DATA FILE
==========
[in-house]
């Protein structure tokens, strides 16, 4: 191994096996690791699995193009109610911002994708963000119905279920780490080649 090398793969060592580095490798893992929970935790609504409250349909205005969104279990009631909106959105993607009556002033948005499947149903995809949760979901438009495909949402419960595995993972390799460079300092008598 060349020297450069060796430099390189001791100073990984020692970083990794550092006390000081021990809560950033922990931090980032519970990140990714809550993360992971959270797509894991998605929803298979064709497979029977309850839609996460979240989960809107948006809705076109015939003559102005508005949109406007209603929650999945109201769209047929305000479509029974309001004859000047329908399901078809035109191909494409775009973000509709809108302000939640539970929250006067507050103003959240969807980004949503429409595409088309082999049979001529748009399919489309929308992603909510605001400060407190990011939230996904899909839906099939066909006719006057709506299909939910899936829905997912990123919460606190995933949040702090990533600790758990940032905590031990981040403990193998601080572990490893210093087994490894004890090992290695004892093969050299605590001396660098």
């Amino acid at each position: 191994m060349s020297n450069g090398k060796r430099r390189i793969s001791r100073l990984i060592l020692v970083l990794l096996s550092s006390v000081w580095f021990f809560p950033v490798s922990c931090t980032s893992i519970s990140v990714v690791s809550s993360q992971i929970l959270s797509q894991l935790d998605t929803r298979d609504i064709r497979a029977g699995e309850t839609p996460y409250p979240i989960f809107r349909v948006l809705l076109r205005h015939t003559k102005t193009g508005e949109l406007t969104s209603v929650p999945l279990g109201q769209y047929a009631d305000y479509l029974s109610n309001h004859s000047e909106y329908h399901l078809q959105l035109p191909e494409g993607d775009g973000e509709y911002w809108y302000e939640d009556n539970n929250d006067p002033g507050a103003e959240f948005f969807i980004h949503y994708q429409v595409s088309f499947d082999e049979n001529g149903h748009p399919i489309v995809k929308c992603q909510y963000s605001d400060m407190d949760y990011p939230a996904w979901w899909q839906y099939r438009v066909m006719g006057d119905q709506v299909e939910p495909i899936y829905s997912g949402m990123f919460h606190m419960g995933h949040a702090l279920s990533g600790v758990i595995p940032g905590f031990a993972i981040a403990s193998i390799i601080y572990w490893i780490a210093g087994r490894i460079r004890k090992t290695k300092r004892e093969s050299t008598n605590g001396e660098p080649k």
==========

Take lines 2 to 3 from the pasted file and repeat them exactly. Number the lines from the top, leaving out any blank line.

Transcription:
């Protein structure tokens, strides 16, 4: 191994096996690791699995193009109610911002994708963000119905279920780490080649 090398793969060592580095490798893992929970935790609504409250349909205005969104279990009631909106959105993607009556002033948005499947149903995809949760979901438009495909949402419960595995993972390799460079300092008598 060349020297450069060796430099390189001791100073990984020692970083990794550092006390000081021990809560950033922990931090980032519970990140990714809550993360992971959270797509894991998605929803298979064709497979029977309850839609996460979240989960809107948006809705076109015939003559102005508005949109406007209603929650999945109201769209047929305000479509029974309001004859000047329908399901078809035109191909494409775009973000509709809108302000939640539970929250006067507050103003959240969807980004949503429409595409088309082999049979001529748009399919489309929308992603909510605001400060407190990011939230996904899909839906099939066909006719006057709506299909939910899936829905997912990123919460606190995933949040702090990533600790758990940032905590031990981040403990193998601080572990490893210093087994490894004890090992290695004892093969050299605590001396660098």
């Amino acid at each position: 191994m060349s020297n450069g090398k060796r430099r390189i793969s001791r100073l990984i060592l020692v970083l990794l096996s550092s006390v000081w580095f021990f809560p950033v490798s922990c931090t980032s893992i519970s990140v990714v690791s809550s993360q992971i929970l959270s797509q894991l935790d998605t929803r298979d609504i064709r497979a029977g699995e309850t839609p996460y409250p979240i989960f809107r349909v948006l809705l076109r205005h015939t003559k102005t193009g508005e949109l406007t969104s209603v929650p999945l279990g109201q769209y047929a009631d305000y479509l029974s109610n309001h004859s000047e909106y329908h399901l078809q959105l035109p191909e494409g993607d775009g973000e509709y911002w809108y302000e939640d009556n539970n929250d006067p002033g507050a103003e959240f948005f969807i980004h949503y994708q429409v595409s088309f499947d082999e049979n001529g149903h748009p399919i489309v995809k929308c992603q909510y963000s605001d400060m407190d949760y990011p939230a996904w979901w899909q839906y099939r438009v066909m006719g006057d119905q709506v299909e939910p495909i899936y829905s997912g949402m990123f919460h606190m419960g995933h949040a702090l279920s990533g600790v758990i595995p940032g905590f031990a993972i981040a403990s193998i390799i601080y572990w490893i780490a210093g087994r490894i460079r004890k090992t290695k300092r004892e093969s050299t008598n605590g001396e660098p080649k």